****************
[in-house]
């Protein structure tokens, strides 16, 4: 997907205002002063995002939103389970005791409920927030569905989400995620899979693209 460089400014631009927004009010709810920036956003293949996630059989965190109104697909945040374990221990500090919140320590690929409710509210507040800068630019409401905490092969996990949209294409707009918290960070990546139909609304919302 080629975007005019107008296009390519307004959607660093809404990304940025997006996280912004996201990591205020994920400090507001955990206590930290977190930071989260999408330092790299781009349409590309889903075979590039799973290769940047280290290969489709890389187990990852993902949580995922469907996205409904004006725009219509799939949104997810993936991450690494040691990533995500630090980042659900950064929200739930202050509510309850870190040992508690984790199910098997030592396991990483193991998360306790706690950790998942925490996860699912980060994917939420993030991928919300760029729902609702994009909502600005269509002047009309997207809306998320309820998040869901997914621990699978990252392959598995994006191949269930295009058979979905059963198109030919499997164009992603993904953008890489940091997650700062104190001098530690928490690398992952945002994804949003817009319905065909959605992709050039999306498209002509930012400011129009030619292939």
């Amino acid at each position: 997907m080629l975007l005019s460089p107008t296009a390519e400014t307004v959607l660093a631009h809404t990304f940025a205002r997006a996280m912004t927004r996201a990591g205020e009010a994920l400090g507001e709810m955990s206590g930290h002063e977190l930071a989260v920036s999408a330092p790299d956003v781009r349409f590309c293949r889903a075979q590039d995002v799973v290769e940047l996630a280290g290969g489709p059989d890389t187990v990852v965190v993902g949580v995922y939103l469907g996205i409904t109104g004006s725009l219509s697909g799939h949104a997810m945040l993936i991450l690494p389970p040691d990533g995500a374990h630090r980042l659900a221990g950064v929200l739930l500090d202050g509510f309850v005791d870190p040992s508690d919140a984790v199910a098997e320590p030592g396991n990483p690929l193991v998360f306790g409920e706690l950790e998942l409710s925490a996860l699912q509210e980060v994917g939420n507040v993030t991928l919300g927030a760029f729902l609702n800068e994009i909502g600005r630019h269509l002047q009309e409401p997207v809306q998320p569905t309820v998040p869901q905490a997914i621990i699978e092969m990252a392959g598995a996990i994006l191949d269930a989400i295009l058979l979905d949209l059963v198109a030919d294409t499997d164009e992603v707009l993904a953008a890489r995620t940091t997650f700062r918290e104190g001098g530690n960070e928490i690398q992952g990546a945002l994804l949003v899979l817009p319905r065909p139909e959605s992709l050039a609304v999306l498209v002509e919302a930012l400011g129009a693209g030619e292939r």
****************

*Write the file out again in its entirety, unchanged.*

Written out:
[in-house]
């Protein structure tokens, strides 16, 4: 997907205002002063995002939103389970005791409920927030569905989400995620899979693209 460089400014631009927004009010709810920036956003293949996630059989965190109104697909945040374990221990500090919140320590690929409710509210507040800068630019409401905490092969996990949209294409707009918290960070990546139909609304919302 080629975007005019107008296009390519307004959607660093809404990304940025997006996280912004996201990591205020994920400090507001955990206590930290977190930071989260999408330092790299781009349409590309889903075979590039799973290769940047280290290969489709890389187990990852993902949580995922469907996205409904004006725009219509799939949104997810993936991450690494040691990533995500630090980042659900950064929200739930202050509510309850870190040992508690984790199910098997030592396991990483193991998360306790706690950790998942925490996860699912980060994917939420993030991928919300760029729902609702994009909502600005269509002047009309997207809306998320309820998040869901997914621990699978990252392959598995994006191949269930295009058979979905059963198109030919499997164009992603993904953008890489940091997650700062104190001098530690928490690398992952945002994804949003817009319905065909959605992709050039999306498209002509930012400011129009030619292939």
């Amino acid at each position: 997907m080629l975007l005019s460089p107008t296009a390519e400014t307004v959607l660093a631009h809404t990304f940025a205002r997006a996280m912004t927004r996201a990591g205020e009010a994920l400090g507001e709810m955990s206590g930290h002063e977190l930071a989260v920036s999408a330092p790299d956003v781009r349409f590309c293949r889903a075979q590039d995002v799973v290769e940047l996630a280290g290969g489709p059989d890389t187990v990852v965190v993902g949580v995922y939103l469907g996205i409904t109104g004006s725009l219509s697909g799939h949104a997810m945040l993936i991450l690494p389970p040691d990533g995500a374990h630090r980042l659900a221990g950064v929200l739930l500090d202050g509510f309850v005791d870190p040992s508690d919140a984790v199910a098997e320590p030592g396991n990483p690929l193991v998360f306790g409920e706690l950790e998942l409710s925490a996860l699912q509210e980060v994917g939420n507040v993030t991928l919300g927030a760029f729902l609702n800068e994009i909502g600005r630019h269509l002047q009309e409401p997207v809306q998320p569905t309820v998040p869901q905490a997914i621990i699978e092969m990252a392959g598995a996990i994006l191949d269930a989400i295009l058979l979905d949209l059963v198109a030919d294409t499997d164009e992603v707009l993904a953008a890489r995620t940091t997650f700062r918290e104190g001098g530690n960070e928490i690398q992952g990546a945002l994804l949003v899979l817009p319905r065909p139909e959605s992709l050039a609304v999306l498209v002509e919302a930012l400011g129009a693209g030619e292939r």